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Get angry much? It could harm your health

18/07/2016
Do you know someone who honks the horn and swears at any driver who doesn’t notice the green light ‘fast enough’? Or who curses out someone for moving too slowly in the grocery store lineup? We have all seen this or may even be that person, but what of it?

Anger may impact heart health

Anger is a universal emotion — we all feel angry at some point. Anger has both a useful side and a harmful one. It can be a trigger to action against injustice or in defense of someone, but it can also inflict something on the angry person: there is research to suggest anger may increase the risk of stroke and heart attack.
Both explosive anger and suppressed rage can be harmful. Too much anger, especially for someone already at risk for heart disease (high blood pressure, high LDL cholesterol, a smoking habit, obese) can mean a higher likelihood of a cardiovascular event.

When we get angry

But what happens when we get angry? The face becomes flushed, blood pressure rises and muscles tense. All of these are reactions to the spike of stress hormones, adrenaline and cortisol, in our bloodstream. They speed up heart rate and breathing and boost energy. Blood vessels tighten and we ready for ‘fight or flight.’ That’s great if we are facing an emergency, but not so much if the reason is more mundane, like that slow driver.
Over time, chronic anger can cause long-term damage to the heart. The increased adrenaline and cortisol levels raise blood pressure and cause the heart to work harder. Increased blood pressure and blood flow can also damage the lining of arteries and cause a buildup of fatty plaques. Add these to existing risk factors for heart disease and the result could be very serious.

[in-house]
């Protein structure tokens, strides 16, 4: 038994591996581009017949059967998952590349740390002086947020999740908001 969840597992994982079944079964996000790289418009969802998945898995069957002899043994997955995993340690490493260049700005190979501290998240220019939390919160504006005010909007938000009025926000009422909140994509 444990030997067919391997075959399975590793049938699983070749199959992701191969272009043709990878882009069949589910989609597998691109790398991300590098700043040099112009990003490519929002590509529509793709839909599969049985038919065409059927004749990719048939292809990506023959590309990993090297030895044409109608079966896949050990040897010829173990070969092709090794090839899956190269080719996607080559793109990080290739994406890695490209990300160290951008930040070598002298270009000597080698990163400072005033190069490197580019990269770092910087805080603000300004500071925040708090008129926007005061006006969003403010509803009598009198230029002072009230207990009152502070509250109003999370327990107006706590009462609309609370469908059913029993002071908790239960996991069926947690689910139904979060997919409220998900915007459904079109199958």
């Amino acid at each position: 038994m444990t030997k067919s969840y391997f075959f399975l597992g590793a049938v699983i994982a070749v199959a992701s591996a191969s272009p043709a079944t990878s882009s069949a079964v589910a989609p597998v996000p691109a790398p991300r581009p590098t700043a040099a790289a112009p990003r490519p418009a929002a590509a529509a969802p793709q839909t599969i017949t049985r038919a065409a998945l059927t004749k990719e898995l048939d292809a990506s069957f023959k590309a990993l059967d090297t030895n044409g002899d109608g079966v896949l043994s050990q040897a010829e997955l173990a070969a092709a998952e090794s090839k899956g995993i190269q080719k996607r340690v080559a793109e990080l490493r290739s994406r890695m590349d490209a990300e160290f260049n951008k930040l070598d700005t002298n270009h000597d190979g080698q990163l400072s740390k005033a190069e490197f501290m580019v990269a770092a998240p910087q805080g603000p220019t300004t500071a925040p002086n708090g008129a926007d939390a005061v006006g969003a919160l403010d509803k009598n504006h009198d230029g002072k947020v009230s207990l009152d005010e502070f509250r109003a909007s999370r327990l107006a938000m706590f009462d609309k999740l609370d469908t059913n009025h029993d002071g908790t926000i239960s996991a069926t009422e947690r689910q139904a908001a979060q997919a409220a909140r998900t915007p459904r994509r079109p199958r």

Even a single angry outburst can be harmful

Research into heart health suggests that people who anger often are more likely to have coronary heart disease, including heart attacks. Indeed, even a single angry outburst can have detrimental effects.
A study published in the European Heart Journal in 2014 found that the risk of a heart attack was five times higher in the two hours after an anger outburst; stroke risk jumped by four times. The study which included more than 300 Australian patients hospitalize due to heart attacks, found that the risk of heart attack is 8.5 times higher in the two hours after an acute episode of anger. It found that the patients’ levels of anger or anxiety preceding the heart attack were significantly higher at hospitalization for a heart attack than on the previous day.

Take steps to reduce angry outbursts

While there is no hard scientific proof that anger treatment or therapy will prevent a heart attack, finding ways to reduce the incidence of anger can only help. One step to take is analytical: What is it that made me angry? Why did I react that way? You might ask yourself if this will matter in five years? How about in five minutes?
Try to understand that blaming others will not accomplish anything, even if they are responsible for the problem. A good strategy is to hold off your reaction. For example, “if I am still angry about this tomorrow, I will deal with it then.”
Meditation, yoga and tai chi can all contribute to better life balance and may reduce levels of anger, but perhaps the best advice comes from Bart Simpson, that spiky-haired cartoon character, who advises us: “Don’t have a cow, man!”
Written by Dr. Paul Martiquet, Medical Health Officer for Rural Vancouver Coastal Health including Powell River, the Sunshine Coast, Sea-to-Sky, Bella Bella and Bella Coola.
SOURCE: Get angry much? It could harm your health ( )
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